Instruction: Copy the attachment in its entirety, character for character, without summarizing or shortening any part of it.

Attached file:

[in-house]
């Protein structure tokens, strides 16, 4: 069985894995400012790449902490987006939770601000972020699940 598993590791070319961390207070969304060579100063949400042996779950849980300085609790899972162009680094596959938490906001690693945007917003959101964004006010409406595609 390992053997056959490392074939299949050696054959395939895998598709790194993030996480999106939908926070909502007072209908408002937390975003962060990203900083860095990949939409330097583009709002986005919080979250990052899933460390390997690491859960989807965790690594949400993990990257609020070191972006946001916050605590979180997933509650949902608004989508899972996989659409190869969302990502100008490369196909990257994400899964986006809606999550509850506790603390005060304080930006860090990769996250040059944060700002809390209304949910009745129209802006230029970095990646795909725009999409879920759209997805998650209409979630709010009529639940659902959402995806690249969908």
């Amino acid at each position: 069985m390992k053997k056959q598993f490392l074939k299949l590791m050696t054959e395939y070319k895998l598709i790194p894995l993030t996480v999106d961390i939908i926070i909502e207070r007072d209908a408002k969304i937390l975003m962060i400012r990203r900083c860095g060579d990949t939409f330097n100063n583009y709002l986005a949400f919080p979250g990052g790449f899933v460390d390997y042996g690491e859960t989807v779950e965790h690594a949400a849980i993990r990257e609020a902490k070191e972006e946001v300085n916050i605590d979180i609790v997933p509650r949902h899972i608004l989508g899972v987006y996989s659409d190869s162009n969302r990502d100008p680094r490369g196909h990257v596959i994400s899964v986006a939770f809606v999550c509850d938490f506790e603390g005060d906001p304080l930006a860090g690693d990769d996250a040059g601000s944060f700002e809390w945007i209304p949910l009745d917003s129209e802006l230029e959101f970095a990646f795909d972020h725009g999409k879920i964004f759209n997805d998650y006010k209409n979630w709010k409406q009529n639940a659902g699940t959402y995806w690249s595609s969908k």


[in-house]
């Protein structure tokens, strides 16, 4: 069985894995400012790449902490987006939770601000972020699940 598993590791070319961390207070969304060579100063949400042996779950849980300085609790899972162009680094596959938490906001690693945007917003959101964004006010409406595609 390992053997056959490392074939299949050696054959395939895998598709790194993030996480999106939908926070909502007072209908408002937390975003962060990203900083860095990949939409330097583009709002986005919080979250990052899933460390390997690491859960989807965790690594949400993990990257609020070191972006946001916050605590979180997933509650949902608004989508899972996989659409190869969302990502100008490369196909990257994400899964986006809606999550509850506790603390005060304080930006860090990769996250040059944060700002809390209304949910009745129209802006230029970095990646795909725009999409879920759209997805998650209409979630709010009529639940659902959402995806690249969908």
């Amino acid at each position: 069985m390992k053997k056959q598993f490392l074939k299949l590791m050696t054959e395939y070319k895998l598709i790194p894995l993030t996480v999106d961390i939908i926070i909502e207070r007072d209908a408002k969304i937390l975003m962060i400012r990203r900083c860095g060579d990949t939409f330097n100063n583009y709002l986005a949400f919080p979250g990052g790449f899933v460390d390997y042996g690491e859960t989807v779950e965790h690594a949400a849980i993990r990257e609020a902490k070191e972006e946001v300085n916050i605590d979180i609790v997933p509650r949902h899972i608004l989508g899972v987006y996989s659409d190869s162009n969302r990502d100008p680094r490369g196909h990257v596959i994400s899964v986006a939770f809606v999550c509850d938490f506790e603390g005060d906001p304080l930006a860090g690693d990769d996250a040059g601000s944060f700002e809390w945007i209304p949910l009745d917003s129209e802006l230029e959101f970095a990646f795909d972020h725009g999409k879920i964004f759209n997805d998650y006010k209409n979630w709010k409406q009529n639940a659902g699940t959402y995806w690249s595609s969908k």